18 December 2010
Like a boiled owl
Guardian Style, by David Marsh & Amelia Hodsdon (Guardian Books)
After more than a decade’s labour, Jonathon Green, lexicographer of the subversive, has produced as fine a three-volume dictionary of slang as you would desire to piss upon. (1700: “excellent, first-rate.”) Like the OED, it is built on “historical principles”, with dates for citations, one of whose effects is to impress upon us the boisterous demotic creativity of our forebears, who were no less interested than we are in making up new ways to describe getting drunk. (1650: “Go to the scriveners and learn to make indentures.”)
It is surprising to learn how old some current slang is: you could keep someone posted in 1864, and “put up or shut up!” goes back at least to 1873 gambling dens. The boys who admired my “hard” jacket on the Tube the other day were probably no more aware than I was that this usage to mean “excellent” or “fashionable” dates from at least 1936. Contrarily, we can discover how recently coined are words we don’t even think of as slang: that old thriller reviewer’s standby “riveting” to mean fascinating, for example, was not available until the early 1980s.
Slang, Green argues in his introduction, is a language “of marginality and rebellion, of dispossession and frustration”, a “counter-language”. The great themes here are sex, death, religion, alcohol, and intense dislike of other people, which is to say the great themes of all literature. It can be faintly disheartening, paging through these volumes, to come across yet another word bigging up the penis as a weapon of violence (there are 1,000 of them, Green says), but there are also many obscure beauties of linguistic invention: exflunct (“to destroy or overwhelm”), taradiddler (“a petty liar”), puddlejumper (“an excitable person”), or the wonderfully evocative possible sack (“a bag for personal belongings”).
Marvel, too, at the different usages to which a single word has been put: a “growler” has been a dog, a four-wheeled cab, a whisky-flask, a lavatory (“usu. in a prison cell”), the vagina, and food. Some words are ripe for a dizzying number of combinations: “rum” in old British gangster slang can qualify just about anything (rum nadb, “a well-made, fashionable hat”; rum quids, “a large amount of stolen money”; rum snitch, “a hard blow on one’s nose”). And consider the nuanced variety of “get” phrases including get off, get off with, get off on, get off the nickel (“to move, or stop doing/talking in a particular manner”), tell someone where to get off, get her!, get you!, get down with your bad self, and, of course, get fucked. (The last to be pronounced while giving someone the hairy eyeball.)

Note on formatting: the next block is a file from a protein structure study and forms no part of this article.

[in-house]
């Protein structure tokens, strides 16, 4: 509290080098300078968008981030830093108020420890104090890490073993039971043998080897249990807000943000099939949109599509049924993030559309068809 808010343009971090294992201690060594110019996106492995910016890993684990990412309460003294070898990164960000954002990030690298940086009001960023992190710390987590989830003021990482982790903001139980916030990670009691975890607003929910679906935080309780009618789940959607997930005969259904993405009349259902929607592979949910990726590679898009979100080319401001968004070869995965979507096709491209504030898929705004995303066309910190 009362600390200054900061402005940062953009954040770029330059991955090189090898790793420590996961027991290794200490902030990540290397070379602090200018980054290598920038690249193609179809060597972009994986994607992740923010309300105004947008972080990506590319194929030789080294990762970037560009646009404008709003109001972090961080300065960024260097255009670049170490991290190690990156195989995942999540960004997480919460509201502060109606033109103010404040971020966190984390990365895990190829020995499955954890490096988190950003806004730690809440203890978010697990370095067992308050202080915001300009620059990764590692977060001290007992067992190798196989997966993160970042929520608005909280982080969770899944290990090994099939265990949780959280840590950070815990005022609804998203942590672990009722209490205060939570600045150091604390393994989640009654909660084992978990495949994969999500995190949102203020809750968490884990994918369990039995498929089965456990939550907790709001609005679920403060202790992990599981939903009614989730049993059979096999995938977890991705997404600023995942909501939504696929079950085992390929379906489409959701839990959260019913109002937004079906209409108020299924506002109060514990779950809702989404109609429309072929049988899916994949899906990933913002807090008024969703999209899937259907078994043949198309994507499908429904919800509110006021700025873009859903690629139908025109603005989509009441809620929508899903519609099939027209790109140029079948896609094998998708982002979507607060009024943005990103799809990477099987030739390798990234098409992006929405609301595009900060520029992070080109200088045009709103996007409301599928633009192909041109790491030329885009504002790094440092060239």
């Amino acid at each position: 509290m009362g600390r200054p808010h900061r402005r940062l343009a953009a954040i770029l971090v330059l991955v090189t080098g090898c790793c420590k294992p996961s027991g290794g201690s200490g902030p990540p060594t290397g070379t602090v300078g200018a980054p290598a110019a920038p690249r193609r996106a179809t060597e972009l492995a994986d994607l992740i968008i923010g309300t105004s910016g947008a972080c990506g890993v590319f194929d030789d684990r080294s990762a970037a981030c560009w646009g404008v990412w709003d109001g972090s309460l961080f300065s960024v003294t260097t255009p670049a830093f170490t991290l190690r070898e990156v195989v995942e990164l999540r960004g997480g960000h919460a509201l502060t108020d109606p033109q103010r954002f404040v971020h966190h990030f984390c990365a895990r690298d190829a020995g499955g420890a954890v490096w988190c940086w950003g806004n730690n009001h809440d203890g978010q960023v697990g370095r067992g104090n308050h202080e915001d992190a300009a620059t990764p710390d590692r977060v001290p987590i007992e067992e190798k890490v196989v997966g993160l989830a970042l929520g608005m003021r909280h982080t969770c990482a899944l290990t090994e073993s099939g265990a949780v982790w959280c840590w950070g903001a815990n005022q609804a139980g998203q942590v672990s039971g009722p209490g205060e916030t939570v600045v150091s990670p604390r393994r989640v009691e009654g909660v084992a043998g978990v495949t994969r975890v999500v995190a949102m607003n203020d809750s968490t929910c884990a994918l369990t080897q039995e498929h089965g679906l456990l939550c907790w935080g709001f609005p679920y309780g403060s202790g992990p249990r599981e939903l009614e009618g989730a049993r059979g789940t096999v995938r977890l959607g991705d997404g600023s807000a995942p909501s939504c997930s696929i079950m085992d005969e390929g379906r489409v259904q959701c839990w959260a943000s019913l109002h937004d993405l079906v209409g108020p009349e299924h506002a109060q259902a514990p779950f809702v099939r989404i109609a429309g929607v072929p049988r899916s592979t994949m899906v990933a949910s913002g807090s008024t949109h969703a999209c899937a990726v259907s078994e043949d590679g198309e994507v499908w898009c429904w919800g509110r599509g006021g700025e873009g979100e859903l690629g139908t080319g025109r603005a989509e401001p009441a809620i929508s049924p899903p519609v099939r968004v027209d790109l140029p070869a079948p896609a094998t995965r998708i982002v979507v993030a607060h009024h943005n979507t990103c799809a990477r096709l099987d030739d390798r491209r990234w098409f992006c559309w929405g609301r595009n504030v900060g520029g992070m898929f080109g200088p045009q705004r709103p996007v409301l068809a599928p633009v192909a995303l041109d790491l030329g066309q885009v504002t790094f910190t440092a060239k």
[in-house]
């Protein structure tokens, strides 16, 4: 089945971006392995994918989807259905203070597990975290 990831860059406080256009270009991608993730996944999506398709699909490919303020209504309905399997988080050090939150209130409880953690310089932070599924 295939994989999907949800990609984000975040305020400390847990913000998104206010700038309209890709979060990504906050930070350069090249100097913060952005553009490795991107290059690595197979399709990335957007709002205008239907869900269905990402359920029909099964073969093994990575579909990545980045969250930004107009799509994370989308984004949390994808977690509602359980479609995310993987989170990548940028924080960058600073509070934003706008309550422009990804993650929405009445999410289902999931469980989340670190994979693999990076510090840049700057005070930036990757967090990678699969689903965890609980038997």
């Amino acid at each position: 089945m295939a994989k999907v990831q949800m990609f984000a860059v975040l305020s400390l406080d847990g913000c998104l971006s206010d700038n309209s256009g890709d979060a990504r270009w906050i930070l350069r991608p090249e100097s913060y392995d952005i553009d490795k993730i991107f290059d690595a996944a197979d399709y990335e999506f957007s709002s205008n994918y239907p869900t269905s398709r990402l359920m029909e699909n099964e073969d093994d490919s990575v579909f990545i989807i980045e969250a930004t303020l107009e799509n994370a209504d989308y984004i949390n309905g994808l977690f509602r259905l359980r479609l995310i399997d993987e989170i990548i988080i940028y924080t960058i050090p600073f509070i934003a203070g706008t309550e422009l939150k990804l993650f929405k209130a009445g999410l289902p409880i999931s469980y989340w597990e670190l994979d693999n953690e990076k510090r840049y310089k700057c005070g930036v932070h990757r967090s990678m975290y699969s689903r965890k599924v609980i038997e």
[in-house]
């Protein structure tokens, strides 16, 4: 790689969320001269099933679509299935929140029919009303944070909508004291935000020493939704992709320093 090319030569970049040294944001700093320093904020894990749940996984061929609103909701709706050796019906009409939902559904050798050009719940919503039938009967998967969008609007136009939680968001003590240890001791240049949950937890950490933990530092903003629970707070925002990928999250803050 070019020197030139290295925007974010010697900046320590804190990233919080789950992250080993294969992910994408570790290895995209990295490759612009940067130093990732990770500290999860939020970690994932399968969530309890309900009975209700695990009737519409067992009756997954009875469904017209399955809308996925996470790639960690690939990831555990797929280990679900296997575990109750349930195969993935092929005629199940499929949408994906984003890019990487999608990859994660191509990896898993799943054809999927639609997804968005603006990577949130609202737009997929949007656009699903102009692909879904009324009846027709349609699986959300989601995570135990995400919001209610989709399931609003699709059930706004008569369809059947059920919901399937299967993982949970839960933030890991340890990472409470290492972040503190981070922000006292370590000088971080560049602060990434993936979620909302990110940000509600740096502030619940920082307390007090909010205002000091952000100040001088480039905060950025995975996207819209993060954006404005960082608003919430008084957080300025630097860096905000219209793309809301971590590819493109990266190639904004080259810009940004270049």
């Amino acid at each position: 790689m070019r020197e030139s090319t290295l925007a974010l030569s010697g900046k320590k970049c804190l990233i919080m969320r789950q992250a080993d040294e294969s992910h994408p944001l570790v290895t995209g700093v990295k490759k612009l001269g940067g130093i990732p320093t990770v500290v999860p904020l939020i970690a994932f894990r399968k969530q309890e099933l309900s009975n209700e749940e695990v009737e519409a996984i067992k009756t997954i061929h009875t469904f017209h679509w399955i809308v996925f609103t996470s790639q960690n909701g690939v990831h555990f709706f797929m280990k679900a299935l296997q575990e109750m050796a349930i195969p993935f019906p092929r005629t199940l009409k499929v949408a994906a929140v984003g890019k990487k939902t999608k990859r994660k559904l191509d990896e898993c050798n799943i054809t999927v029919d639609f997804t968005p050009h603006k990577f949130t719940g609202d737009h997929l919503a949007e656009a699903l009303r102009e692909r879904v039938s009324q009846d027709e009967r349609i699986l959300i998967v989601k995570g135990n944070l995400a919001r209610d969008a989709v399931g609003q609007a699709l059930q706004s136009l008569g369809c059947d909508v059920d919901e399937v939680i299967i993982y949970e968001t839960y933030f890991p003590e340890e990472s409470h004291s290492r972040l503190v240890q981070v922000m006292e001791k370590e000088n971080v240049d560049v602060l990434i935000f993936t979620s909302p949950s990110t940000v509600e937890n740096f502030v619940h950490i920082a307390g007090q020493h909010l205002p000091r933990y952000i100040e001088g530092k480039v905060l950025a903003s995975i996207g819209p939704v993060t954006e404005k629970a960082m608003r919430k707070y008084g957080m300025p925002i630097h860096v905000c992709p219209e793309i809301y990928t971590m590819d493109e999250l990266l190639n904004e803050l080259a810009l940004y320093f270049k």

Such a mammoth work must inevitably contain slips, and occasionally Green’s definitions don’t quite agree with his citations: I doubt that “geeky”, in a newspaper article’s description of “a geeky guy with silly facial hair”, was meant to mean “unattractive” exactly; and Green has “bare” in modern yoofspeak meaning “many, lots of”, though it can also mean simply “very” (I overheard a girl at the coffee shop last week admitting sweetly: “My mum’s bare nice to me”). Meanwhile, “long” in the sense of boring or unpleasant seems to have been missed altogether.
Of course all this is forgivable since slang is such a fast-moving target, of which any snapshot will be instantly out of date. And in this day and age, perhaps the business of producing printed reference books is, finally, all holiday at Peckham (1788: “all over, finished, hopeless”), as Green himself suggests in the introduction, signalling that he intends “to render the material available electronically”. That would be very useful for performing the kind of reverse lookup which is impossible here: once one has found “to feel like a boiled owl”, one instantly wants to collect other similarly vivid phrases for being hungover, just in case they come in useful one day.